Affordability

AIMIS provide competitive prices for state of the art procedures. We also work with a large range of Insurance companies where your policy allows you to have surgery abroad.

Further information on the problem:

This condition is an irritation or compression of one or more nerve roots in the cervical spine. Because these nerves travel to the shoulders, arms and hands, an injury in the cervical spine can cause symptoms in these areas.

Cervical radiculopathy may result from a variety of problems with the bones and tissues of the cervical spinal column.

Herniated Disc

One common cause is a herniated disc. A herniated disc is a rupture in the fibrous outer wall of a vertebral disc, which allows the soft nucleus of the disc to bulge outward. This bulge can press harmfully against a nerve root.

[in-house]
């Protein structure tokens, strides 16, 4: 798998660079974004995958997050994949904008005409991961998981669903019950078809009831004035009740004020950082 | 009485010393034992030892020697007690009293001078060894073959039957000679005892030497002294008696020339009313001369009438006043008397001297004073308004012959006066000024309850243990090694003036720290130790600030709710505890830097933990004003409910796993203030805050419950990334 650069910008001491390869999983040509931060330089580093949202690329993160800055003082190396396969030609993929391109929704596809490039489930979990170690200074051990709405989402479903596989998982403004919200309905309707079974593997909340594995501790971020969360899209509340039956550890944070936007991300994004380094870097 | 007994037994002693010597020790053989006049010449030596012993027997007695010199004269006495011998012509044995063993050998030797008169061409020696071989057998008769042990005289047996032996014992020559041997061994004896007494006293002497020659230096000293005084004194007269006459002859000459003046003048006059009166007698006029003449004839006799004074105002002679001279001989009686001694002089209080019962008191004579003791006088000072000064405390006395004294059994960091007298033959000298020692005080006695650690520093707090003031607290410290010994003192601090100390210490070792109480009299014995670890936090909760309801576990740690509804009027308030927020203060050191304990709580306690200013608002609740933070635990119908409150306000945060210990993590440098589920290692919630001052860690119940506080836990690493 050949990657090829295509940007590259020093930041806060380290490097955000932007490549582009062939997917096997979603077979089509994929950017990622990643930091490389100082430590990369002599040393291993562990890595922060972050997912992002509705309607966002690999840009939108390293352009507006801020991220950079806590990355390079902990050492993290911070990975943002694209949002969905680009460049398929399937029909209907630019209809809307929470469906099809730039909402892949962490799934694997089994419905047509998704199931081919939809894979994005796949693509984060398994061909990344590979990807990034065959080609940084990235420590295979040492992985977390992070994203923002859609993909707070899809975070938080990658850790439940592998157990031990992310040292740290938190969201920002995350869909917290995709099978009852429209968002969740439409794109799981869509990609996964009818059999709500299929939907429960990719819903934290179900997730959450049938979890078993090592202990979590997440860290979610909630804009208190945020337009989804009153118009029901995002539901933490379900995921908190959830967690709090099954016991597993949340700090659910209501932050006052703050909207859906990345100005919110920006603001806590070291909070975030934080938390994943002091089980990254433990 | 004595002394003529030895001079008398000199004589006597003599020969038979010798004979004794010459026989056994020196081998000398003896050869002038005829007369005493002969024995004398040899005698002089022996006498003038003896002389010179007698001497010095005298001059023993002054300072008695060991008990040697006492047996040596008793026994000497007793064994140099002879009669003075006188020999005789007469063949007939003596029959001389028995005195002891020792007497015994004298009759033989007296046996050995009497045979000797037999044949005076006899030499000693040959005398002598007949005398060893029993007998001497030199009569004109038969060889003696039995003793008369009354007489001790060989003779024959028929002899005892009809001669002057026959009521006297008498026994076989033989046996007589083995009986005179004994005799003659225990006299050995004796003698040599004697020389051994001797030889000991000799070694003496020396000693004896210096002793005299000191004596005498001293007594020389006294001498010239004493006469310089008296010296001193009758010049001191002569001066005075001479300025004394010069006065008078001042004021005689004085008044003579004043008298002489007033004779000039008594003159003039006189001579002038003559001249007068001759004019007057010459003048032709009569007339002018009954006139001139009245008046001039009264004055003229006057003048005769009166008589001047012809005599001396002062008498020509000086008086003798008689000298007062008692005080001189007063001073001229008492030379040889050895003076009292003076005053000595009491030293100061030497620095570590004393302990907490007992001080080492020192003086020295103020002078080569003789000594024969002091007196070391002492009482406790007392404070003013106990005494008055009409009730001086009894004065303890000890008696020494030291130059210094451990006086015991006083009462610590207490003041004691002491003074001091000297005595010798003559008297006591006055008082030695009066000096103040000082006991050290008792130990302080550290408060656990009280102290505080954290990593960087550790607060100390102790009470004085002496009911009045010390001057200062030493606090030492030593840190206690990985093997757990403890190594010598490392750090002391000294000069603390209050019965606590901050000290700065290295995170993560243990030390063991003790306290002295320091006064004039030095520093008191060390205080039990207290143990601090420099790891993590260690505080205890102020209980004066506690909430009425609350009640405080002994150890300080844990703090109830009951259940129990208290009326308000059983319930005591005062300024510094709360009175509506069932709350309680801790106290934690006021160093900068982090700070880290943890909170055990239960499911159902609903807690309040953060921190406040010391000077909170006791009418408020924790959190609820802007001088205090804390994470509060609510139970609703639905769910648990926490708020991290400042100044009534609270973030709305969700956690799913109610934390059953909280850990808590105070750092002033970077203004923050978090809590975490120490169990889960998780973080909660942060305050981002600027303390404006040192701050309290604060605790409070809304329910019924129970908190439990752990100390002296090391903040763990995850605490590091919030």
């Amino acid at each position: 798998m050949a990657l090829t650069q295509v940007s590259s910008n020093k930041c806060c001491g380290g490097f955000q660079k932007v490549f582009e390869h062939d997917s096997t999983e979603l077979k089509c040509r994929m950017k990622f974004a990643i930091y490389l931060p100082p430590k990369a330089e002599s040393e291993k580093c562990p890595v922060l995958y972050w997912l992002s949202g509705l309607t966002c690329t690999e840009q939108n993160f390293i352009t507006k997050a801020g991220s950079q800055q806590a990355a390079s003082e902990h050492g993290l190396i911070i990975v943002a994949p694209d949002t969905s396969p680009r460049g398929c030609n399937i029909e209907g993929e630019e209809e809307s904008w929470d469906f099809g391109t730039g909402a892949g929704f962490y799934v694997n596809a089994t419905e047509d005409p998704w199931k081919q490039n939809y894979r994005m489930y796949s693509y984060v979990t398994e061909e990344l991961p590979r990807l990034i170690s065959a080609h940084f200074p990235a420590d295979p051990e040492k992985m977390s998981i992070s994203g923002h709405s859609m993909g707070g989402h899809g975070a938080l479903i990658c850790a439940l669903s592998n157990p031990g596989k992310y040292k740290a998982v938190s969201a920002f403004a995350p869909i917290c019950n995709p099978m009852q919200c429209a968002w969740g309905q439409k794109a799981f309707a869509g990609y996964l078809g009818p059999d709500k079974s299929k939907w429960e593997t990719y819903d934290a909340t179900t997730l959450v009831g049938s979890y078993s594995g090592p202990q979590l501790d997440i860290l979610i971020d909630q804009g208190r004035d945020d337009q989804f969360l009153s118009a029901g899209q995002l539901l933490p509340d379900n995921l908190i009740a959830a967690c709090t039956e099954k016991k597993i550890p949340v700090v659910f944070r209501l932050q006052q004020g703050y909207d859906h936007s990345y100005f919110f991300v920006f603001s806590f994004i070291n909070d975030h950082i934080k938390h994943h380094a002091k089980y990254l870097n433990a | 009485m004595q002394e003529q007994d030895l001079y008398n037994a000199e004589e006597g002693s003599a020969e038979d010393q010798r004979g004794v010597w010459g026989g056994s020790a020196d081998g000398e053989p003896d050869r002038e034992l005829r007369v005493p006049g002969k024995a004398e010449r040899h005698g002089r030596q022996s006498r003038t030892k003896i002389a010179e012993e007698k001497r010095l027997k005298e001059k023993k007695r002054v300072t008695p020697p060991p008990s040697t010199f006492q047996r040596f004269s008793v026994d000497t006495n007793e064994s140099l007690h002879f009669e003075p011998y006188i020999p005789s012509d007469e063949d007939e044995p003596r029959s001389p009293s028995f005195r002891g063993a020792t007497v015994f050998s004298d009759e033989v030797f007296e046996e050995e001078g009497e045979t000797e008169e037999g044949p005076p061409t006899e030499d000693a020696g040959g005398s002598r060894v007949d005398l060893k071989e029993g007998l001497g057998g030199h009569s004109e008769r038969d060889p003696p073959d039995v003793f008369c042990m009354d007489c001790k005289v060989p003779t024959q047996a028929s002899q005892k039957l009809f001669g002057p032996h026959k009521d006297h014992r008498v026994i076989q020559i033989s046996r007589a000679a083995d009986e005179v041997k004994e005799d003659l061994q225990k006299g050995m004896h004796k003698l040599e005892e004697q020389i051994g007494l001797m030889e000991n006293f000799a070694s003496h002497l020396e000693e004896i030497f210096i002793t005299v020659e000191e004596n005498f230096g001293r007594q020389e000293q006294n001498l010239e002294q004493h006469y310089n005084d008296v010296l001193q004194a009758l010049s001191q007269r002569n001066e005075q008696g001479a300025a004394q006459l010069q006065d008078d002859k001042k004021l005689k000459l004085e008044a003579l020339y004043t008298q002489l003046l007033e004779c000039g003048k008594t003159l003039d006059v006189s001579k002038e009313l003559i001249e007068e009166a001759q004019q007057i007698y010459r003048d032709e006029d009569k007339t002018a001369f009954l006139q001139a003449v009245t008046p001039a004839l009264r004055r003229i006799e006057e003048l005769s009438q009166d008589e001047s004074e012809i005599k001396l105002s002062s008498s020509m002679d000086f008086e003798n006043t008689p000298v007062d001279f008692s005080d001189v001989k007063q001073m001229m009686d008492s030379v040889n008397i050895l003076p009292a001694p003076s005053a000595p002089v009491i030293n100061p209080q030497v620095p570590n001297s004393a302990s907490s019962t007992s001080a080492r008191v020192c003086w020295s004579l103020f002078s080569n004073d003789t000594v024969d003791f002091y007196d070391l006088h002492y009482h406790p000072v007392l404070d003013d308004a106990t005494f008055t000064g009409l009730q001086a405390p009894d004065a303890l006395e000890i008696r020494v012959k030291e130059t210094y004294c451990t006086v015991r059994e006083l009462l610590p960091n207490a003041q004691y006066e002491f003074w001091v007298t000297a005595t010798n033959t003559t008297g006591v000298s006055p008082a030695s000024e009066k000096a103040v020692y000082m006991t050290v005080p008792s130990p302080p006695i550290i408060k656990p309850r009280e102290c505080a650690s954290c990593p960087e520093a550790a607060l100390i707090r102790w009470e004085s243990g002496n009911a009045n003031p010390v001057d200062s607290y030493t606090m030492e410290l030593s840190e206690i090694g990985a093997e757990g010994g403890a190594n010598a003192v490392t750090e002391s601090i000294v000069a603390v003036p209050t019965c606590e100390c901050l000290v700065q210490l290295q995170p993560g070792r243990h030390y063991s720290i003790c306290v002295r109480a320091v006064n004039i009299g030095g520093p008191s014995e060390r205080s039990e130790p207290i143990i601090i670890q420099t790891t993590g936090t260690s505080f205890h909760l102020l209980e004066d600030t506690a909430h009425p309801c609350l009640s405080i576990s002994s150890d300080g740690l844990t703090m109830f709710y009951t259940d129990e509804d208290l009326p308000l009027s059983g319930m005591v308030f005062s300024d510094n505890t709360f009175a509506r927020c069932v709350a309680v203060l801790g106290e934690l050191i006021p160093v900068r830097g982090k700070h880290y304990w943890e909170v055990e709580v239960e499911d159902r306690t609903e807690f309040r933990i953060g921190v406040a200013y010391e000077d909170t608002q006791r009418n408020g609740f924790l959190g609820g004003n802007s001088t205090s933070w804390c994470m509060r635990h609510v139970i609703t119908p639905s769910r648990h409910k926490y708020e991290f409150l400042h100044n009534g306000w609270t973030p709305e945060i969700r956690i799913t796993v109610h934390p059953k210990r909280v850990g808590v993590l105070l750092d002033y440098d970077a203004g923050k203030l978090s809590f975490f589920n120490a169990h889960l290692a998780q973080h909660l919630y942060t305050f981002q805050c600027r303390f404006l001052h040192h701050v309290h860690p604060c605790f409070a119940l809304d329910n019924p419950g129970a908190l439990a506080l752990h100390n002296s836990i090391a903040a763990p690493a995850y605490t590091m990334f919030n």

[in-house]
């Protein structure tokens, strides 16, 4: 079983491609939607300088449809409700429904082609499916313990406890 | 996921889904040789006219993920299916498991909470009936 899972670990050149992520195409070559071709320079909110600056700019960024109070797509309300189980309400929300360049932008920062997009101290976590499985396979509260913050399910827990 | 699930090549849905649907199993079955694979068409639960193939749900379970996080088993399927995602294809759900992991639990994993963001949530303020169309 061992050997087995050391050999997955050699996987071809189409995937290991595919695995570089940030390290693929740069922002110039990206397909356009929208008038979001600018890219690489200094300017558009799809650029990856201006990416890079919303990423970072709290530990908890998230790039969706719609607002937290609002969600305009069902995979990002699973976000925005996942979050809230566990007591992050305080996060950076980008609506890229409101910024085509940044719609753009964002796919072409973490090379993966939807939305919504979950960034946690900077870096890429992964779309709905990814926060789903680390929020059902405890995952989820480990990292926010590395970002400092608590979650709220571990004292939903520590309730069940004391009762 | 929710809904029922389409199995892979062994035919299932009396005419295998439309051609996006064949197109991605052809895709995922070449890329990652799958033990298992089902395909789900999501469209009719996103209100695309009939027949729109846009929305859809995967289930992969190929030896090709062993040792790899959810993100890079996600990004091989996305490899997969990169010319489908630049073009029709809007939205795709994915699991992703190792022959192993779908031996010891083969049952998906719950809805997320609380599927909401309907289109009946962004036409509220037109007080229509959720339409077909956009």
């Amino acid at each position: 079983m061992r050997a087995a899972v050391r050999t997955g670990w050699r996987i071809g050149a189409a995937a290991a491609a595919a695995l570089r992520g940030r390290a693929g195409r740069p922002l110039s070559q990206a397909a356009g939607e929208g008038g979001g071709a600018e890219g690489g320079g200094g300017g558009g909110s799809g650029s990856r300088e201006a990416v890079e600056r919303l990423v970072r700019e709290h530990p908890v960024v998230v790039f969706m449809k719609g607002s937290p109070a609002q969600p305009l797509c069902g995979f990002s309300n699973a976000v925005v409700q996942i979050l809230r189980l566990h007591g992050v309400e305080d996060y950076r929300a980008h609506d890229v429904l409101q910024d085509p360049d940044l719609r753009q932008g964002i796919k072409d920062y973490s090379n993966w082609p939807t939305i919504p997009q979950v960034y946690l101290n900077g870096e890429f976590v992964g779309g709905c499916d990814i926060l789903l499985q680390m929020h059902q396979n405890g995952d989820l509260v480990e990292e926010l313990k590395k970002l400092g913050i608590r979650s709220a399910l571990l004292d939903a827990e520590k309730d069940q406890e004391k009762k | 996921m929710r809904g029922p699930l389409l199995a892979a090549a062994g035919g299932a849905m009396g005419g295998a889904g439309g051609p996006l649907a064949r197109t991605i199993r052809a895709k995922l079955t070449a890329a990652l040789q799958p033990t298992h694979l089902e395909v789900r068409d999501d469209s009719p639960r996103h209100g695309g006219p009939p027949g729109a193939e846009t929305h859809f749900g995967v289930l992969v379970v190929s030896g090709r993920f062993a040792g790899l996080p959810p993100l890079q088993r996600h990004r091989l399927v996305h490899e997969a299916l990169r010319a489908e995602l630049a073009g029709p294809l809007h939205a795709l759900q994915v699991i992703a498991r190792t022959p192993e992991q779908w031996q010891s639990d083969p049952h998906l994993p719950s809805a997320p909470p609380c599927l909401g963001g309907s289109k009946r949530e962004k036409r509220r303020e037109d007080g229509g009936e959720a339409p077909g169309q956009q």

Degenerative Disc Disease

Another common cause of nerve root injury is degenerative disc disease. It occurs when a spinal disc weakens, allowing vertebral bones above and below the disc to shift out of position. The bones can touch, pinching nearby nerve roots.

Spinal Stenosis

When bones, discs or joints of the spine degenerate, bony spurs may form and push into the spinal canal or foramen space. This is called spinal stenosis, and it can also create harmful pressure against the spinal cord or nerve roots.

Further Information on Increased Risk Groups

Factors associated with increased risk include:

  • heavy manual labor requiring the lifting of more than 25 pounds
  • smoking
  • long hours of driving or operating vibrating equipment.

Other, less frequent causes include:

  • tumors of the spine